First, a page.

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Westcombe Cheddar

Westcombe Cheddar is a truly artisan Cheddar. Originating from Somerset, the Cheddar has a rich, deep and complex flavour.

Cheese has been made at Westcombe Farm since the 1890’s and it now remains as one of the last three traditional cheddars to be made in Somerset; along with Keens and Montgomery’s, all three have been recognised by the Slow Food movement.

£2.65

Quantity: 100g

Quantity: 100g

Ingredients: Milk (Cow, Goat, Buffalo or Ewe’s Milk), Salt, Starter Culture, Rennet.

For allergens, please see ingredients.

Product Description

Westcombe Cheddar is a truly artisan Cheddar. Originating from Somerset, the Cheddar has a rich, deep and complex flavour.

Cheese has been made at Westcombe Farm since the 1890’s and it now remains as one of the last three traditional cheddars to be made in Somerset; along with Keens and Montgomery’s, all three have been recognised by the Slow Food movement.

The Slow Food movement was established in 1986 as an alternative to Fast Food.  It promotes sourcing local food and traditional cooking methods.  It champions causes that denounces food waste and over production; its focus is on food quality rather than quantity.

Westcombe Cheddar was granted PDO status (Protected Designation of Origin) in 1996.  To achieve the PDO status, the cheese must be made in Somerset, Dorset, Devon and Cornwall, it can then be called a West Country Farmhouse Cheddar.  Also, the cheese must have been made on the farm using milk from that area and left to mature for at least 9 months in the farms dairy. The Cheddar must not contain any colouring, flavourings or preservatives and can only be made using traditional methods such as Cheddaring.

Although the milk is unpasteurised it is still suitable for pregnant woman to eat, according to the NHS guidelines, but as it uses animal rennet it is not suitable for Vegetarians.

Westcombe cheddar is made by Tom Calver and his family to a time honoured recipe devised by Mrs Brickell in the 1890s. Toms family farm two farms originally with a herd of 400 Friesian cattle but recently these have been replaced by a herd of British Shorthorns, a heritage breed whose diet is solely that of grass and silage found on Westcombe Farm in Evercreech.

The fresh warm milk reaches the dairy soon after milking and is poured into the large vats whilst it’s still warm from the cows. Each cheese is lovingly made by hand, with the curds cut and stacked in the vat.  Layer upon layer to allow the excess whey to drain away.  This process is known as Cheddaring.

The curds are then passed through an old peg mill, to mill them down to small cubes; this allows more liquid to drain away.  The drier the curd the harder the Cheese.  Salt is then added and the cubes pressed into large cylindrical cheddar moulds. After a few months the cheese is wrapped in larded cloth, stored on wooden shelves and left to mature for up to 18 months and, sometimes, much longer.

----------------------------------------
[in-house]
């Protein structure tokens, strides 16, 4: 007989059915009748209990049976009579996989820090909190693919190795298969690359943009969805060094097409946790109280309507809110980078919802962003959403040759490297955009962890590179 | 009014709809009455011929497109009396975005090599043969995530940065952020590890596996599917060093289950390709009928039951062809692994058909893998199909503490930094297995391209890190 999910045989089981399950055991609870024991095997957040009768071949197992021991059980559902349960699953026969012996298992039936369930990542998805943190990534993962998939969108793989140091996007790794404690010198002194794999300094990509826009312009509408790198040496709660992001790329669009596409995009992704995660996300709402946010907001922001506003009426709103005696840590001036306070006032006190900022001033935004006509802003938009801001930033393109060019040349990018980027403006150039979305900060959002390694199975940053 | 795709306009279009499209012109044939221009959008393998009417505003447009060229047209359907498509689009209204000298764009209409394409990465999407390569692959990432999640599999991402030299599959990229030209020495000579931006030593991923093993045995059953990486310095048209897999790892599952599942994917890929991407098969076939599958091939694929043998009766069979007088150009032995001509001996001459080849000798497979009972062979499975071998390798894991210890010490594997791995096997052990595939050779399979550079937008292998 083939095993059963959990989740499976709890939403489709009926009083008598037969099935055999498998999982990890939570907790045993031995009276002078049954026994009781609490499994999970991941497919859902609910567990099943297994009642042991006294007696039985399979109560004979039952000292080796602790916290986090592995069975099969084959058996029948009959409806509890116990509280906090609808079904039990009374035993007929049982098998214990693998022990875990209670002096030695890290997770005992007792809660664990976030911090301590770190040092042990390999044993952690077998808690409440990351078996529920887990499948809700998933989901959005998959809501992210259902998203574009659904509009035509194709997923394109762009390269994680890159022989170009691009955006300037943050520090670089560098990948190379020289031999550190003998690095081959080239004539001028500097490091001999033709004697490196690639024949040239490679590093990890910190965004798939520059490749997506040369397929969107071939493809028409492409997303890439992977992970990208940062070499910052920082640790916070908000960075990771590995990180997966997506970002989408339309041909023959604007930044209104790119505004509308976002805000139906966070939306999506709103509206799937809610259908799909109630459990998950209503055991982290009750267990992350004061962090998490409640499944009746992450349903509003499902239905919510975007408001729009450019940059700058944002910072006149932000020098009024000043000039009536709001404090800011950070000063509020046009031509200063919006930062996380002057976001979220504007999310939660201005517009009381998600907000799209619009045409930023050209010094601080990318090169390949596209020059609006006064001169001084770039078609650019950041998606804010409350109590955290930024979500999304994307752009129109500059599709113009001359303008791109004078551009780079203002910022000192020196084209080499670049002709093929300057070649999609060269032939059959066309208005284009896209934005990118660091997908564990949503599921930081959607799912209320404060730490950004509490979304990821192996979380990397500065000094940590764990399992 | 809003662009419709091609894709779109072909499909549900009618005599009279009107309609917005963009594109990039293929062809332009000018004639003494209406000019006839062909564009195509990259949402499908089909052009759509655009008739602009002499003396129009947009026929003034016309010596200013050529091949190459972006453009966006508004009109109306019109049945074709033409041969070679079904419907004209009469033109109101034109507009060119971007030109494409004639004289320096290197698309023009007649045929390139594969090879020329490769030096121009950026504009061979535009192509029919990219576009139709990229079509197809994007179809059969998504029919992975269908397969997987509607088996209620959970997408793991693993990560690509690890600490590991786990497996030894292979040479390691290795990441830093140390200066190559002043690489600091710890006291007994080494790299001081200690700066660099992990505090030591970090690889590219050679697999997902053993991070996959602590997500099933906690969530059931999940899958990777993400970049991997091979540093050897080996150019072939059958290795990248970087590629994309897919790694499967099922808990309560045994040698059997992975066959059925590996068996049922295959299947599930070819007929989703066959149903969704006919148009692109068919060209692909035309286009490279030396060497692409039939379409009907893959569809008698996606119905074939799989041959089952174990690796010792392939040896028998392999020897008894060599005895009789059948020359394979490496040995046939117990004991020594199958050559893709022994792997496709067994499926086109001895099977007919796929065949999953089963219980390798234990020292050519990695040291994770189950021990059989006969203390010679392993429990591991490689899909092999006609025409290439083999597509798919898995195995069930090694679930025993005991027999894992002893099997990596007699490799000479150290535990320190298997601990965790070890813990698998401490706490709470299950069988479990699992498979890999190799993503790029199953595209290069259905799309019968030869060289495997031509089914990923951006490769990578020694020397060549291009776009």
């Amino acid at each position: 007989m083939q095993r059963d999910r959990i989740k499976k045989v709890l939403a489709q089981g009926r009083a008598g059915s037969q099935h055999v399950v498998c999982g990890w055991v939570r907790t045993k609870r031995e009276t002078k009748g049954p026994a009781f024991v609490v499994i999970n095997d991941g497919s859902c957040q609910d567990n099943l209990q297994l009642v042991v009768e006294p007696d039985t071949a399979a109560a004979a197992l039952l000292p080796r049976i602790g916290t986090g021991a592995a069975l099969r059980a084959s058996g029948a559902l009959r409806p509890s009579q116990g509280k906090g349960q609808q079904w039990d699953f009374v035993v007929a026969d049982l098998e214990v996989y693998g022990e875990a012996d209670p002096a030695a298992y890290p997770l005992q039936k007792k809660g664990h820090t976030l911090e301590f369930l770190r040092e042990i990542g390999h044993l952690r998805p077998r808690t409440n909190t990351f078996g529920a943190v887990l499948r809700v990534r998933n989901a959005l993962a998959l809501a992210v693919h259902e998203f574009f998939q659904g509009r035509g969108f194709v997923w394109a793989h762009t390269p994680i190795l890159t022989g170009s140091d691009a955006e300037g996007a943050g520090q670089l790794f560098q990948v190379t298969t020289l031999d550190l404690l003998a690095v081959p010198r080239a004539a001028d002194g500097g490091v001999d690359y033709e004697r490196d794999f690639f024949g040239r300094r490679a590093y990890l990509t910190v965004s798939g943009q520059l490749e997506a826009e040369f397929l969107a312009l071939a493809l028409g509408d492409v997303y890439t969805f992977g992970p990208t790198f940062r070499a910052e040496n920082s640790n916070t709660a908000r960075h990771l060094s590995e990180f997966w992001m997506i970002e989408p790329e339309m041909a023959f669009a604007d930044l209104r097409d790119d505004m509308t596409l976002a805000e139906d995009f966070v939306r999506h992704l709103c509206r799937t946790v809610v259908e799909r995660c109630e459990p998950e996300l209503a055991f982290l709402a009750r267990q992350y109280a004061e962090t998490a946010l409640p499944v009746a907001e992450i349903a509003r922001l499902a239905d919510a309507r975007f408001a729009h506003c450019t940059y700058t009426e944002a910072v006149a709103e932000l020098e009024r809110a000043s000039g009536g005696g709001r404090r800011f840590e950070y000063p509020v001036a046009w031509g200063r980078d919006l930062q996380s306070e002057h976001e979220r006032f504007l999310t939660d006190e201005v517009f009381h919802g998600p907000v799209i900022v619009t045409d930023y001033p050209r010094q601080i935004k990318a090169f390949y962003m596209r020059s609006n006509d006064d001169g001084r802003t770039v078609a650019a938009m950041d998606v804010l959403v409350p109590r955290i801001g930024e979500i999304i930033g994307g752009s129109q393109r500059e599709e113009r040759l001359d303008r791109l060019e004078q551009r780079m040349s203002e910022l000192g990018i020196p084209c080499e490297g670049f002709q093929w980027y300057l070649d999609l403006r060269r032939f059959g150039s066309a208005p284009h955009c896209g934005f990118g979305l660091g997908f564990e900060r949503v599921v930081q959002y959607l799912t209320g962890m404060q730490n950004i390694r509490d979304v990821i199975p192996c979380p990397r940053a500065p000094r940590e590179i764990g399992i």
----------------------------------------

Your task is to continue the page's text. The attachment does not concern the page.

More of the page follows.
The back breaking task of turning the cheeses has recently been given over to an automated turning machine, lovingly known as Tina the Turner. The Cheese is turned so that it  dries out in a consistent manner; this produces cheese that is uniform from the edge to the centre.  Turning the cheese also produces the perfect shape that the family require. Tom Calver has spent many years honing both the Cheddar recipe and the maturing process.

Tom’s father, Richard, has worked on improving the quality of the cows feed; this produces milk that has a higher percentage of fat and protein content.  This attention to detail produces an outstanding Cheddar that truly deserves it PDO status.

The cheddar has a rich and mellow taste with long notes of hazelnut, caramel and citrus that will stay on the pallet.  Somerset legend states that Cheddars like this should “have 5 miles of taste” meaning that the taste will stay with you 5 miles down the road!

Westcombe Cheddar won Best Cheddar at The British Cheese Awards 2017 and again in 2018.

A great recipe idea is to crumble Westcombe Cheddar into a dish of scrambled eggs for a tasty supper or lunchtime snack.  It appears as the main ingredient in a delicious and tasty British Asparagus Westombe Cheddar tart  by celebrity chef Jamie Oliver.

Of course, it’s can also be the star of a traditional Ploughmans lunch accompanied by a hunk of crusty bread and some farmhouse butter.  Cheshire Chutney Co’s Victorian Chutney, or their Piccalilli, make a perfect accompaniment to Westcombe Cheddar and, not forgetting, that all important Toms Tap House luncheon beer or their cloudy cider.

This Cheddar cheese is best at room temperature. Remove from the fridge when you open your bottle of wine; thus allowing the temperature of the cheese to rise.

When you have finished, resist the temptation to wrap the cheese in cling film or place in an air tight container.  Cheese needs to breathe or it will sweat.  So rewrap in the wax paper your cheese monger used and place it in the crisper draw of your fridge.  Cheese stored like this will keep for up to 14 days from the date it was cut by your cheesemonger.  If some white blooming appears, it is totally natural, don’t be concerned, just remove it and enjoy the remainder of your Westcombe Cheddar.